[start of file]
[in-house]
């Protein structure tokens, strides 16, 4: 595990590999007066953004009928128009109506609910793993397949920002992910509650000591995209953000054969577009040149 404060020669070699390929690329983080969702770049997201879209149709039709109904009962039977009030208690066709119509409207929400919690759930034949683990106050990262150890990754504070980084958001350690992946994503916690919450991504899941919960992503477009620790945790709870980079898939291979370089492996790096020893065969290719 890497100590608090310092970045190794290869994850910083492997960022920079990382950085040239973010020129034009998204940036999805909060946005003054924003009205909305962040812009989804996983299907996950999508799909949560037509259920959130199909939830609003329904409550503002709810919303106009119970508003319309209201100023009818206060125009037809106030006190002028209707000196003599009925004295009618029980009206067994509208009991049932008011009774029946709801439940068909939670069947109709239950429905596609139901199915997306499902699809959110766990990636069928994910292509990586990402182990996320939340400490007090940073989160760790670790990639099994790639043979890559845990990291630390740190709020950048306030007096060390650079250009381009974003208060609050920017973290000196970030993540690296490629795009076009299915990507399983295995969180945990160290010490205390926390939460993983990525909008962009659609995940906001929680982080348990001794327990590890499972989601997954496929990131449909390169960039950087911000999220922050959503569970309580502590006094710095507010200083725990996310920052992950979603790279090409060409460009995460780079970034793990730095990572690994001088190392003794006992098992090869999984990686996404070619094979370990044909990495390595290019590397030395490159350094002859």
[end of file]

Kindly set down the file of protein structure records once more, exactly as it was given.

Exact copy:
[in-house]
């Protein structure tokens, strides 16, 4: 595990590999007066953004009928128009109506609910793993397949920002992910509650000591995209953000054969577009040149 404060020669070699390929690329983080969702770049997201879209149709039709109904009962039977009030208690066709119509409207929400919690759930034949683990106050990262150890990754504070980084958001350690992946994503916690919450991504899941919960992503477009620790945790709870980079898939291979370089492996790096020893065969290719 890497100590608090310092970045190794290869994850910083492997960022920079990382950085040239973010020129034009998204940036999805909060946005003054924003009205909305962040812009989804996983299907996950999508799909949560037509259920959130199909939830609003329904409550503002709810919303106009119970508003319309209201100023009818206060125009037809106030006190002028209707000196003599009925004295009618029980009206067994509208009991049932008011009774029946709801439940068909939670069947109709239950429905596609139901199915997306499902699809959110766990990636069928994910292509990586990402182990996320939340400490007090940073989160760790670790990639099994790639043979890559845990990291630390740190709020950048306030007096060390650079250009381009974003208060609050920017973290000196970030993540690296490629795009076009299915990507399983295995969180945990160290010490205390926390939460993983990525909008962009659609995940906001929680982080348990001794327990590890499972989601997954496929990131449909390169960039950087911000999220922050959503569970309580502590006094710095507010200083725990996310920052992950979603790279090409060409460009995460780079970034793990730095990572690994001088190392003794006992098992090869999984990686996404070619094979370990044909990495390595290019590397030395490159350094002859």